Should medicinal pot users get job security?

May 24, 2008

Jim Sanders, Sacramento Bee

Californians gave Gary Ross the legal right to smoke medicinal marijuana at home.

But that didn't keep the Carmichael resident from being fired for doing so.

Ross is at the epicenter of a fight pitting the rights of more than a quarter-million medicinal marijuana users against those of business owners.

"It's insane that someone has to fight so hard to use a medication that a doctor says is best for your treatment," said Ross, 46.

The issue is not whether workers can be stoned on the job – they can't – but whether even trace amounts of doctor-approved pot are grounds for firing.

The California Supreme Court ruled against Ross in January, sparking recent legislation to protect the jobs of medicinal users. The court found that California's medicinal marijuana initiative, passed in 1996, did not address employment.

Since marijuana is illegal under federal law, businesses have the right to fire anyone who tests positive for it, the court ruled.

"An employer may require pre-employment drug tests and take illegal drug use into consideration," the Supreme Court ruled.

Stewart Katz, Ross' attorney, said the ruling essentially forces medicinal pot smokers to choose between work or medication.

Because marijuana can be detected in the system for days or weeks after use, medicinal users can be fired long after any effects are felt, Katz said.

"They shouldn't be rendered second-class citizens," he said. "On a fundamental moral, ethical level, it's just completely wrong."

"It's a medicine, folks," said Ross, a single father of two who now works in park management. "Why can't we take our mind out of the Sixties, move forward and apply the science that's available to us?"

Others argue that forcing businesses to accept medicinal marijuana users could increase the risk of accidents and endanger others.

"That's a liability that our members don't necessarily want to take on," said Marti Fisher, representing the California Chamber of Commerce.

Fisher said employers should be free, as they are now, to decide whether a frequent marijuana user poses an unacceptable risk.

"We really shouldn't be forcing employers to hire illegal drug users," she said.

Ross was fired from his job as lead systems administrator at Sacramento's RagingWire Telecommunications after a company drug test came back positive for cannabis in 2001.

Ross had used marijuana since 1999, at his doctor's recommendation, for treatment of a longtime back injury suffered in the Air Force.

The California Supreme Court ruled that a state law protecting workers with disabilities does not extend to use of illicit drugs.

"No state law could completely legalize marijuana for medical purposes because the drug remains illegal under federal law," the court said.

Thwarted in courtrooms, Ross' supporters are turning to the Capitol.

"It's a matter of civil rights," said Kris Hermes, spokesman for Americans for Safe Access, which supports medical marijuana.

Assemblyman Mark Leno is pushing legislation to bar discrimination against medicinal pot users in hiring, firing or conditions of employment.

Leno's Assembly Bill 2279 would apply only to workers who are not impaired and who do not consume medicinal marijuana on the job or during work hours. Employers could test for impairment.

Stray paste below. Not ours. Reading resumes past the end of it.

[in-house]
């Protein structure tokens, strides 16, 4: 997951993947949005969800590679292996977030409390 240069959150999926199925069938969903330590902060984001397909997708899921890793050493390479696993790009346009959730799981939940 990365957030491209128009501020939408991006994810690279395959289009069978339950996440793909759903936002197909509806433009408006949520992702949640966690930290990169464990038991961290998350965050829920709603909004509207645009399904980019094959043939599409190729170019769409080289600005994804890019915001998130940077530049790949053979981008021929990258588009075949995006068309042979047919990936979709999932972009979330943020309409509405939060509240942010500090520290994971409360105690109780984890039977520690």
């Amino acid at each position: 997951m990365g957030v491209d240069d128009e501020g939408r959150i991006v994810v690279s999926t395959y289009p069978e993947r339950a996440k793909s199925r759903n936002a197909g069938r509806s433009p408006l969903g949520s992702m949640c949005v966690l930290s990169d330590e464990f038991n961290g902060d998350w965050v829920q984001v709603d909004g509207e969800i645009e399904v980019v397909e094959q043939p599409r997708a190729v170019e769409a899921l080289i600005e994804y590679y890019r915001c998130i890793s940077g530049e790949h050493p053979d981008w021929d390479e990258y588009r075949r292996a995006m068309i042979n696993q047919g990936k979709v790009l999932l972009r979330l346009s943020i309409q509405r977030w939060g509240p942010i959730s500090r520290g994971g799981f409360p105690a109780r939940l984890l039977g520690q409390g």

The measure also would not protect workers in "safety-sensitive" positions critical to the health and safety of others, such as physicians, police officers or school-bus drivers.

Opposed by Republicans, AB 2279 was rejected by the Assembly last week, receiving 38 of 41 votes required. Democrats then expunged the tally, leaving no record that could hurt lawmakers in an election year. Leno said he plans to bring up the bill again in coming days.

The San Francisco Democrat said voters, by passing Proposition 215, clearly intended that medicinal marijuana users not be punished. "We want people to be able to keep their jobs; we want people to be able to continue to live their lives, free of pain, per their doctor's recommendation," Leno said.

Various business and law enforcement groups oppose AB 2279, including the state narcotics officers, police chiefs and peace officers associations.

The narcotics officers' group contends AB 2279 would allow unscrupulous pot smokers to avoid accountability by paying doctors to recommend marijuana even when it's not truly needed.

"(We) believe that a significant number of 'medical marijuana' recommendations are simply bogus," the narcotics officers association wrote.

Forcing employers to accept an admitted marijuana user could increase the odds of an oversight in which an impaired worker goes undetected, Fisher said.

"You can't watch them (continuously) to make sure they haven't stepped out and consumed," she said.

Opponents say AB 2279 could harm drug-free workplace policies, hike insurance rates and reduce prospects to obtain federal contracts.

"The liability potential is huge," said Assembyman John Benoit, R-Palm Desert.

Leno disagrees, arguing that his bill does not apply to anyone under the influence and that there is no statistical evidence that medicinal marijuana has harmed workplaces.

Katz, Ross' attorney, said employees are not threatened with dismissal for consuming other doctor-prescribed medications in the privacy of their homes – why marijuana?

Rather than increase risk, medicinal marijuana could reduce it, Katz said.

"I would think there would be more of a danger, frankly, from people who were in constant pain," he said.

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